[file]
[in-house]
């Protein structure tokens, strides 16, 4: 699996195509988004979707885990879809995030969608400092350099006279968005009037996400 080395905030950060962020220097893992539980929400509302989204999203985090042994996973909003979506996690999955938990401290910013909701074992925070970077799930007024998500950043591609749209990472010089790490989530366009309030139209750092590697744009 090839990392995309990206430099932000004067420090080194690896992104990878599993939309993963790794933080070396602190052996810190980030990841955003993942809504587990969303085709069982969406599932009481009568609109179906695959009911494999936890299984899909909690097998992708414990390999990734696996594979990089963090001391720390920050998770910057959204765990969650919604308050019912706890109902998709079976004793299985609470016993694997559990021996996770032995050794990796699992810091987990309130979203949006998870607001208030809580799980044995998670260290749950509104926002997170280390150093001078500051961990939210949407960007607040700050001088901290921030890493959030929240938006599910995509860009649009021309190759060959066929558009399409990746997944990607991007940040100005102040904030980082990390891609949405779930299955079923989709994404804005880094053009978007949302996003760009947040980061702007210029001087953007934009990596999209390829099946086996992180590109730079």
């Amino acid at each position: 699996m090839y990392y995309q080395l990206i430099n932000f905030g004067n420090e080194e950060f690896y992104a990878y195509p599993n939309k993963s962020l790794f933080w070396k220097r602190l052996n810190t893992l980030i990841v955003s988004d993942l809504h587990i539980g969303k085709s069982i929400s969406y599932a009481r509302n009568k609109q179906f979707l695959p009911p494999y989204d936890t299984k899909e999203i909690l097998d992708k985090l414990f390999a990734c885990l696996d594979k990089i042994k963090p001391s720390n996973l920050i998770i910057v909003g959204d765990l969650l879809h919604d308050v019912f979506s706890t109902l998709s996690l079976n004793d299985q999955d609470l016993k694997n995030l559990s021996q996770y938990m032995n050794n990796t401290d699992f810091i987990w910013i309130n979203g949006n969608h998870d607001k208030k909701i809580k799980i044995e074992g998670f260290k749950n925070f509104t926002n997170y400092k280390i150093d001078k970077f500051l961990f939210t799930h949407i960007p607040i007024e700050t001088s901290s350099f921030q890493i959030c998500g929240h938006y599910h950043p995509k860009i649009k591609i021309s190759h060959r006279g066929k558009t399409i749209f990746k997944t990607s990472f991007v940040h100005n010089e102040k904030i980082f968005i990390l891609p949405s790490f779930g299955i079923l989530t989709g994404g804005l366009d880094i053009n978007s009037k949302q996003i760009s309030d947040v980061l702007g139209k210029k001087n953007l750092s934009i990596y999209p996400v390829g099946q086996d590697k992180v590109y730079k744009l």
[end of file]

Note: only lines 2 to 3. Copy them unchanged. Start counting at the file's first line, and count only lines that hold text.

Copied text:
């Protein structure tokens, strides 16, 4: 699996195509988004979707885990879809995030969608400092350099006279968005009037996400 080395905030950060962020220097893992539980929400509302989204999203985090042994996973909003979506996690999955938990401290910013909701074992925070970077799930007024998500950043591609749209990472010089790490989530366009309030139209750092590697744009 090839990392995309990206430099932000004067420090080194690896992104990878599993939309993963790794933080070396602190052996810190980030990841955003993942809504587990969303085709069982969406599932009481009568609109179906695959009911494999936890299984899909909690097998992708414990390999990734696996594979990089963090001391720390920050998770910057959204765990969650919604308050019912706890109902998709079976004793299985609470016993694997559990021996996770032995050794990796699992810091987990309130979203949006998870607001208030809580799980044995998670260290749950509104926002997170280390150093001078500051961990939210949407960007607040700050001088901290921030890493959030929240938006599910995509860009649009021309190759060959066929558009399409990746997944990607991007940040100005102040904030980082990390891609949405779930299955079923989709994404804005880094053009978007949302996003760009947040980061702007210029001087953007934009990596999209390829099946086996992180590109730079």
């Amino acid at each position: 699996m090839y990392y995309q080395l990206i430099n932000f905030g004067n420090e080194e950060f690896y992104a990878y195509p599993n939309k993963s962020l790794f933080w070396k220097r602190l052996n810190t893992l980030i990841v955003s988004d993942l809504h587990i539980g969303k085709s069982i929400s969406y599932a009481r509302n009568k609109q179906f979707l695959p009911p494999y989204d936890t299984k899909e999203i909690l097998d992708k985090l414990f390999a990734c885990l696996d594979k990089i042994k963090p001391s720390n996973l920050i998770i910057v909003g959204d765990l969650l879809h919604d308050v019912f979506s706890t109902l998709s996690l079976n004793d299985q999955d609470l016993k694997n995030l559990s021996q996770y938990m032995n050794n990796t401290d699992f810091i987990w910013i309130n979203g949006n969608h998870d607001k208030k909701i809580k799980i044995e074992g998670f260290k749950n925070f509104t926002n997170y400092k280390i150093d001078k970077f500051l961990f939210t799930h949407i960007p607040i007024e700050t001088s901290s350099f921030q890493i959030c998500g929240h938006y599910h950043p995509k860009i649009k591609i021309s190759h060959r006279g066929k558009t399409i749209f990746k997944t990607s990472f991007v940040h100005n010089e102040k904030i980082f968005i990390l891609p949405s790490f779930g299955i079923l989530t989709g994404g804005l366009d880094i053009n978007s009037k949302q996003i760009s309030d947040v980061l702007g139209k210029k001087n953007l750092s934009i990596y999209p996400v390829g099946q086996d590697k992180v590109y730079k744009l």